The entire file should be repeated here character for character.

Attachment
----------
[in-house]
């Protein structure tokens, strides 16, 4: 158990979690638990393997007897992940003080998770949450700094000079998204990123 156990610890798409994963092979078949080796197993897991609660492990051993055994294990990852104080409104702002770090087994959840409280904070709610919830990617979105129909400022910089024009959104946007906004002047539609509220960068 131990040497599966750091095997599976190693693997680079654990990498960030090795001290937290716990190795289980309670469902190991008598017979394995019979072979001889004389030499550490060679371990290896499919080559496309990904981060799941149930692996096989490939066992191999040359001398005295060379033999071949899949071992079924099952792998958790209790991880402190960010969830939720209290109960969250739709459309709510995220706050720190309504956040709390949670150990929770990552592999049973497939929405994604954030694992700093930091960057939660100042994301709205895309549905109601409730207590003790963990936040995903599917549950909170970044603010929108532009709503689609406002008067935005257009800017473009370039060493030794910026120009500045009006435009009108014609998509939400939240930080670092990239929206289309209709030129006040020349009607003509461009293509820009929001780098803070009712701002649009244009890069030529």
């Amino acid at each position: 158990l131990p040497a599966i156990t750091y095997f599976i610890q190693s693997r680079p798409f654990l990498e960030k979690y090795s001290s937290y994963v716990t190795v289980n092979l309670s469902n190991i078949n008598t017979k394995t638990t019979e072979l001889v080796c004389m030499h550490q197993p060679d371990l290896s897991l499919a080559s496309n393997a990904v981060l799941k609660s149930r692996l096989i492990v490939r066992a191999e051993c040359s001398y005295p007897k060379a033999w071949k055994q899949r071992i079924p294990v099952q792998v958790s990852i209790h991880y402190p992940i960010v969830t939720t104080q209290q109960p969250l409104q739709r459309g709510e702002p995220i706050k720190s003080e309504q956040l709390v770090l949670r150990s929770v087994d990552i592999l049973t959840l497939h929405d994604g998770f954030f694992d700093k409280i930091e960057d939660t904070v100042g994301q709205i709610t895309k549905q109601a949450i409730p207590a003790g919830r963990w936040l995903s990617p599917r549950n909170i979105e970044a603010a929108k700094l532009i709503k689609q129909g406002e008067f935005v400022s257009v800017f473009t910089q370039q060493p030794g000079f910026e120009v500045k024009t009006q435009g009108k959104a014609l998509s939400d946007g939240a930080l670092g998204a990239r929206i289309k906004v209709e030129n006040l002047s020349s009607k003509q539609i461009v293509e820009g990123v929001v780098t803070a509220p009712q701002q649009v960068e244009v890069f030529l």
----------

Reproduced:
[in-house]
């Protein structure tokens, strides 16, 4: 158990979690638990393997007897992940003080998770949450700094000079998204990123 156990610890798409994963092979078949080796197993897991609660492990051993055994294990990852104080409104702002770090087994959840409280904070709610919830990617979105129909400022910089024009959104946007906004002047539609509220960068 131990040497599966750091095997599976190693693997680079654990990498960030090795001290937290716990190795289980309670469902190991008598017979394995019979072979001889004389030499550490060679371990290896499919080559496309990904981060799941149930692996096989490939066992191999040359001398005295060379033999071949899949071992079924099952792998958790209790991880402190960010969830939720209290109960969250739709459309709510995220706050720190309504956040709390949670150990929770990552592999049973497939929405994604954030694992700093930091960057939660100042994301709205895309549905109601409730207590003790963990936040995903599917549950909170970044603010929108532009709503689609406002008067935005257009800017473009370039060493030794910026120009500045009006435009009108014609998509939400939240930080670092990239929206289309209709030129006040020349009607003509461009293509820009929001780098803070009712701002649009244009890069030529």
């Amino acid at each position: 158990l131990p040497a599966i156990t750091y095997f599976i610890q190693s693997r680079p798409f654990l990498e960030k979690y090795s001290s937290y994963v716990t190795v289980n092979l309670s469902n190991i078949n008598t017979k394995t638990t019979e072979l001889v080796c004389m030499h550490q197993p060679d371990l290896s897991l499919a080559s496309n393997a990904v981060l799941k609660s149930r692996l096989i492990v490939r066992a191999e051993c040359s001398y005295p007897k060379a033999w071949k055994q899949r071992i079924p294990v099952q792998v958790s990852i209790h991880y402190p992940i960010v969830t939720t104080q209290q109960p969250l409104q739709r459309g709510e702002p995220i706050k720190s003080e309504q956040l709390v770090l949670r150990s929770v087994d990552i592999l049973t959840l497939h929405d994604g998770f954030f694992d700093k409280i930091e960057d939660t904070v100042g994301q709205i709610t895309k549905q109601a949450i409730p207590a003790g919830r963990w936040l995903s990617p599917r549950n909170i979105e970044a603010a929108k700094l532009i709503k689609q129909g406002e008067f935005v400022s257009v800017f473009t910089q370039q060493p030794g000079f910026e120009v500045k024009t009006q435009g009108k959104a014609l998509s939400d946007g939240a930080l670092g998204a990239r929206i289309k906004v209709e030129n006040l002047s020349s009607k003509q539609i461009v293509e820009g990123v929001v780098t803070a509220p009712q701002q649009v960068e244009v890069f030529l």